I don’t normally watch adverts, mainly because I rarely watch TV at a time when what I want to watch is actually on, and so end up fast forwarding through the breaks. The other day though I must have been watching something which was actually on and an advert caught my eye. It was an animated one for Dove based on building self-esteem through cartoons.
I’ve been known to struggle with social media. At different points in my life I’ve worried about keeping up with other people, about posting a modified version of myself rather than the truth, you know, all the best bits and ignoring the others. I’ve felt like my friends list was proof that people like me, even though some people on it barely knew me, and I’ve felt jealous of others, or like I was being compared to them. Most of that was when I was really struggling both with my anxiety and with my drinking, and in the past, but I’m still aware that it was there. It makes me slightly wary of it still. Over time I deleted the majority of the people on my friends list, my criteria being that if I wouldn’t stop to talk to someone in the street they shouldn’t be on my Facebook. For a time, I even deleted all my accounts, but I like seeing what those are close to me are up to, and before long I reactivated them.
Seeing the adverts by Dove really struck a chord with me. From experience I can see the good and the bad side of social media. It isn’t something that is going to go away, and it is not necessarily so ‘bad’ as it can seem, although like anything it can be used in a bad way. We need to teach our kids to use it carefully rather than to be afraid of it. It’s an integral part of out lives. I feel for my kids, because when I was young, I was able to go home from school and have a rest from classroom politics. Our children today are often in constant contact, whether they want to be or not, and even when they want to take a step back, they are then afraid that they will miss out, that something will happen and they’ll be excluded because they weren’t part of the conversation. On the other hand, if it wasn’t for social media at the moment, many of our children would be isolated from their friends and classmates.
My daughter is a prime example of this, when she was younger and in the last year of secondary school she had a falling out with her ‘friends’. She felt isolated and got at, like she was being targeted in group chats, and yet was reluctant to leave them because at least while she was in them she knew what was being said. It’s hard to balance participation with the fear of missing out. I don’t think stopping kids from using social media is the answer though, it’s not going to go away. It’s a useful form of connection, especially when people are unable to meet up, whether that is because of lockdown or because of distance. It also enables you to connect when you are anxious or unable to leave your home. You can connect with like-minded people regardless of geography, time zone, or your physical state.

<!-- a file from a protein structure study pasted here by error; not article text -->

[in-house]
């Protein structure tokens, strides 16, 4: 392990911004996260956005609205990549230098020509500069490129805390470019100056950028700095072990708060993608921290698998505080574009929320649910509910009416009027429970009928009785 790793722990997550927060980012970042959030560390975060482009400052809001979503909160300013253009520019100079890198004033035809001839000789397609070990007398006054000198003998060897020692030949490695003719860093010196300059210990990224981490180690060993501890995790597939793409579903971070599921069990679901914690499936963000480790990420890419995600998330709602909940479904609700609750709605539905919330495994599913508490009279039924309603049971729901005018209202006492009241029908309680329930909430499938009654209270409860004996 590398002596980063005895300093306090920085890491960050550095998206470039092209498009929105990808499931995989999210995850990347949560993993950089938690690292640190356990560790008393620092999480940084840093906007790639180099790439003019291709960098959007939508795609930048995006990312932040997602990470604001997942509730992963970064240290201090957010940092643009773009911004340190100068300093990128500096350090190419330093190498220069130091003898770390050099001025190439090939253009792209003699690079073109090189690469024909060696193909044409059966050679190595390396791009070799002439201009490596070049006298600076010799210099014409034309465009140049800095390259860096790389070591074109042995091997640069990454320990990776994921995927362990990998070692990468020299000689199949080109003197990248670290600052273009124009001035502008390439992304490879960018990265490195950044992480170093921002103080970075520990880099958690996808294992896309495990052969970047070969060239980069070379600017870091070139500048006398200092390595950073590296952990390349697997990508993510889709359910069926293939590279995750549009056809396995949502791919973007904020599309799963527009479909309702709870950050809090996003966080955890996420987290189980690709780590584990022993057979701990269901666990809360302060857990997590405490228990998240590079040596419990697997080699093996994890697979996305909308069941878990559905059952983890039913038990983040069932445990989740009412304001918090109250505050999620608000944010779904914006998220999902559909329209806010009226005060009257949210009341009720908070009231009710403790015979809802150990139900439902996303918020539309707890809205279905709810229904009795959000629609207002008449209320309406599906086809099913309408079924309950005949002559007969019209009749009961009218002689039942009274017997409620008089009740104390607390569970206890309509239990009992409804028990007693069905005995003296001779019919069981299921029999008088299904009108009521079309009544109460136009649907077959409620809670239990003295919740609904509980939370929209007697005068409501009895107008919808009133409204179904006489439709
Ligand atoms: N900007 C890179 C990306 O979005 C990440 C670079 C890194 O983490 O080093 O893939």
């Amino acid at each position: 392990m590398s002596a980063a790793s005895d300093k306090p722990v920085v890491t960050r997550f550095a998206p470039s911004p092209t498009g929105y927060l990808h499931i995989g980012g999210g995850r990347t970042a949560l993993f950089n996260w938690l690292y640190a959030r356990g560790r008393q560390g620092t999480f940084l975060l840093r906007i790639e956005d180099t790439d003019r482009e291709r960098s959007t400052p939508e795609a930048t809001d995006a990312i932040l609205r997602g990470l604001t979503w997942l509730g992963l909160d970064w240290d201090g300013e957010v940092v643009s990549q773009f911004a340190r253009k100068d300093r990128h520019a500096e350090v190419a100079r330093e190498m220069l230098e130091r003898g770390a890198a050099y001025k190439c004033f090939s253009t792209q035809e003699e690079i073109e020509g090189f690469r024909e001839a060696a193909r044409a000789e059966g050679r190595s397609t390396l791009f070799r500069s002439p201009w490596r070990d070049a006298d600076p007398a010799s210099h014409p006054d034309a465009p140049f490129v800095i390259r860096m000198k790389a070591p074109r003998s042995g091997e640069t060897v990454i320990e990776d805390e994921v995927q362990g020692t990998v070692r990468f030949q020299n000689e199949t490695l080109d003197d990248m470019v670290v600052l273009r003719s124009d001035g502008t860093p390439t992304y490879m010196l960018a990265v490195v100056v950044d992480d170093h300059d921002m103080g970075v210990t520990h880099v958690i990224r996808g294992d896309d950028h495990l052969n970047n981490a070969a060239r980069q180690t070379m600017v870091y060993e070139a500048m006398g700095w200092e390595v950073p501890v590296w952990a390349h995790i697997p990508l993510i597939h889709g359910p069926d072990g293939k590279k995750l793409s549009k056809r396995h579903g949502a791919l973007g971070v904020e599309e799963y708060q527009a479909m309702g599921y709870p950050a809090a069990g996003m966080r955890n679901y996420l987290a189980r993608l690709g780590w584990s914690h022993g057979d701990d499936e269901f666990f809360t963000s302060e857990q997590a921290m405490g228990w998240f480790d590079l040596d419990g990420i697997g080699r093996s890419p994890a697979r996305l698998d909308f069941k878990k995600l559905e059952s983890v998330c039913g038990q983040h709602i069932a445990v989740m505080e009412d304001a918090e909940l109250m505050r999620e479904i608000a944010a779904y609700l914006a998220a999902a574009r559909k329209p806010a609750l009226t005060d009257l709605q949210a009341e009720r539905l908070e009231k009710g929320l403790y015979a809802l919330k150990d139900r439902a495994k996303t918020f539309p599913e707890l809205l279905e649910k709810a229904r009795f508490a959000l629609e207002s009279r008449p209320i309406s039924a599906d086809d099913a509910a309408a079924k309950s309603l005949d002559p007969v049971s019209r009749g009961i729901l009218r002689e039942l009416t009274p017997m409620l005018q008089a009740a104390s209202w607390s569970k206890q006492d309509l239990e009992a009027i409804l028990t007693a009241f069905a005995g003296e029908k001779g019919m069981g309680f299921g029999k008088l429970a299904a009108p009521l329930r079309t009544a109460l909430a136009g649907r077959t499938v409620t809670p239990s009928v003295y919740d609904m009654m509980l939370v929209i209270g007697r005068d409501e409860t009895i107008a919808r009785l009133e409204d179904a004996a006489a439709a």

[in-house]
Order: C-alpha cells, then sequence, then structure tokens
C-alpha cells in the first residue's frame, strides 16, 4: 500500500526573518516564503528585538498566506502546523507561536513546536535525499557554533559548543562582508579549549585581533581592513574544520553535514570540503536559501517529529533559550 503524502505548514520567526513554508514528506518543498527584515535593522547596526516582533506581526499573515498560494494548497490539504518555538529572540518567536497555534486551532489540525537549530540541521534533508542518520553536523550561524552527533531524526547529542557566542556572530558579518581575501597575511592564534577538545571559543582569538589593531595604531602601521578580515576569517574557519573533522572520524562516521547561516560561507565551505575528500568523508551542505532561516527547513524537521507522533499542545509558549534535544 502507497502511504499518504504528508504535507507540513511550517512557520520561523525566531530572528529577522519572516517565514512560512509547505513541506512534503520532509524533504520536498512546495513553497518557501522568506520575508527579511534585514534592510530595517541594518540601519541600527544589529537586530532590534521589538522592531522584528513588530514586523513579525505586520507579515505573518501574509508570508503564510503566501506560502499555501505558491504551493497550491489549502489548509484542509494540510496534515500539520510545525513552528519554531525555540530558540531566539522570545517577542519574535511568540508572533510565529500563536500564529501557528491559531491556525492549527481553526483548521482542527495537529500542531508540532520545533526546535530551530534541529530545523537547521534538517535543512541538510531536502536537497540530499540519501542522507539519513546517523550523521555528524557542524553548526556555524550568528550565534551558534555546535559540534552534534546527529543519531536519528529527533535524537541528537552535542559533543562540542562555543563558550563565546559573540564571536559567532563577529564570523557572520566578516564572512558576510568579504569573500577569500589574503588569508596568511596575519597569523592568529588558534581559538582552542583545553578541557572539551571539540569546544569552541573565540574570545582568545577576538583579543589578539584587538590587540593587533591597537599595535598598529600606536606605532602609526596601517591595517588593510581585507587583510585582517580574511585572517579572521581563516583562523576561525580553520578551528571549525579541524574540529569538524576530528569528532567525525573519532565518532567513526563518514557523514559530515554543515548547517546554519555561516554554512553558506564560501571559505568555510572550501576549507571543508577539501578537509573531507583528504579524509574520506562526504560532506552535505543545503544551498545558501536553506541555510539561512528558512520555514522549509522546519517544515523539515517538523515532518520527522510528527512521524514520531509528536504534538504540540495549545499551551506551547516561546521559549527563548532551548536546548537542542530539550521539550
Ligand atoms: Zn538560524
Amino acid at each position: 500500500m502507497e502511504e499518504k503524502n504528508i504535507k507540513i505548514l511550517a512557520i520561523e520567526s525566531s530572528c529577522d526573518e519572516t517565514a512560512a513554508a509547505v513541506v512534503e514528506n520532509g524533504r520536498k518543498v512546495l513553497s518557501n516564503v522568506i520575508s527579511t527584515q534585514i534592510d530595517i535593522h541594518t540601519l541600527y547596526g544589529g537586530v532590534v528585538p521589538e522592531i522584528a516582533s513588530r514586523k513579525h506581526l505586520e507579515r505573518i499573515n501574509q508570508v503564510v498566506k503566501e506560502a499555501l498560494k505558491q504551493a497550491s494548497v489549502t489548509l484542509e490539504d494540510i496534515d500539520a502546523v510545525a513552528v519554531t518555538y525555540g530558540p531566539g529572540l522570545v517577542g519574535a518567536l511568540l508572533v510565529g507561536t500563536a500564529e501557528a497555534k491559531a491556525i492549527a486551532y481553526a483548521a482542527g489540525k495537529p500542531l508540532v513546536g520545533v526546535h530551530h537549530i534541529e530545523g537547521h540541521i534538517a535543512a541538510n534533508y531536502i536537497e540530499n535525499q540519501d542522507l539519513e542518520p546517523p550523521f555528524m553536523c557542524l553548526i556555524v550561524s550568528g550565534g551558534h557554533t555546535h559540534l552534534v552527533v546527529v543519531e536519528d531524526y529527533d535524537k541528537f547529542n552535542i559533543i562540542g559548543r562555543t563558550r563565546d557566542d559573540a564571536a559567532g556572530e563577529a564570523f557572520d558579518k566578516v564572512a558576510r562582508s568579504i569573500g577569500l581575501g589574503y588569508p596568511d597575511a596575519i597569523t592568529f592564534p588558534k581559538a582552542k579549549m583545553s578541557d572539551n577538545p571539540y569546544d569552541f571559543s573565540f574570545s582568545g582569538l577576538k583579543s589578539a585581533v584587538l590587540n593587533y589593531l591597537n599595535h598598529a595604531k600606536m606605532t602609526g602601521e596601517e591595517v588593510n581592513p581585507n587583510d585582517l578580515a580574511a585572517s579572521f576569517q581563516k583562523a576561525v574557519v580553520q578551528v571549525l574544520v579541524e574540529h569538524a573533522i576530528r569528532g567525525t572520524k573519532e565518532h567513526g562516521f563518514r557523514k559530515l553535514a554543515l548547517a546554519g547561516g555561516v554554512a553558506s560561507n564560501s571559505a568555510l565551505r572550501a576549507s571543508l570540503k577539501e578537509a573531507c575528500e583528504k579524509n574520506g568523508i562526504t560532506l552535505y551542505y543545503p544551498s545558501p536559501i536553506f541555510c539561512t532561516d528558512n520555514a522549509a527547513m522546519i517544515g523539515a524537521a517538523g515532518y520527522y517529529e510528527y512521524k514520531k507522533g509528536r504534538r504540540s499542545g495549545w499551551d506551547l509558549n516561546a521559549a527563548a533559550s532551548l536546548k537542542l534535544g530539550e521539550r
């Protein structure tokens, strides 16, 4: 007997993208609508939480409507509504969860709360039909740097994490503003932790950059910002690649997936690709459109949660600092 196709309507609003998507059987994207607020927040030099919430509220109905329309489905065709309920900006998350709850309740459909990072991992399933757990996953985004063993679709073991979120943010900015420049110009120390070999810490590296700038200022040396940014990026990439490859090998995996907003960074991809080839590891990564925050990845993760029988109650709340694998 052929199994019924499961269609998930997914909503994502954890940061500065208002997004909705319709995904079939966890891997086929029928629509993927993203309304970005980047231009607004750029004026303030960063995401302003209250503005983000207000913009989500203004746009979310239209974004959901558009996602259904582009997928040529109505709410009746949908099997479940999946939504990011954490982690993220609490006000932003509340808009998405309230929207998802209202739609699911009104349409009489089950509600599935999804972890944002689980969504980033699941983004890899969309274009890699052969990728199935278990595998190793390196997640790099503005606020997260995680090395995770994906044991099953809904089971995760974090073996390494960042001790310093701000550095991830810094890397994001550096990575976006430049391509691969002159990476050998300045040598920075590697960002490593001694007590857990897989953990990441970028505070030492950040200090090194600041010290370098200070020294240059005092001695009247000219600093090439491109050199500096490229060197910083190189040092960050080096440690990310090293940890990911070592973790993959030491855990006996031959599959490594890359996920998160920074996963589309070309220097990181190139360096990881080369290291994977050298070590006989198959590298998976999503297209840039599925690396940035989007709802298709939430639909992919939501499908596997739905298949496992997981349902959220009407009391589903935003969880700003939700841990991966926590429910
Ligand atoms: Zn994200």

What we need to teach our children is responsibility and resilience.
Dove say that, “Social media plays an increasingly influential role in shaping our definition of beauty[.]” The statistics are worrying;
• Many girls use an average of 4 different social networks, with 1 in 2 being on ‘all the time’.
• It takes 12 minutes for an average girl in the UK to prepare to take one selfie.
• Between the age of 13-18 years it is suggested that the number of girls who think social networks make them feel worse about themselves doubles. This is from 30% at 13 to 60% at 18 years old.
• The need for likes increases, with girls of 18-23 wanting three times more likes than those aged 13-17.
I really like the message that is part of the campaign, that beauty is in all of us, and we shouldn’t look or behave the same. I think that this is something that should be reinforced for our young people, whether they are girls or boys. They should know it doesn’t matter that we are not all the same, that each of us is strong and vulnerable in different ways and just because it is not obvious from the outside that someone is insecure, does not mean they aren’t. We should be ensuring that we are respectful and kind to everyone, and let everyone be themselves as long as it doesn’t do any harm. Although, this is often easier said than done. The more that we teach our youngsters to accept everyone for their strengths and their differences, the more understanding I hope we will all be.
Words do hurt. Instead of telling our kids to brush it off, maybe we should be teaching them to express themselves confidently and be proud of who they are, inside and out. We should be listening to their concerns and validating them, whether we think they are valid or not, because like it or not, it does matter to our youngsters, even if we can’t see what they think is an imperfection. By supporting them and showing them how to love themselves and by modelling that in our own behaviour towards ourselves, we will empower them to do the same.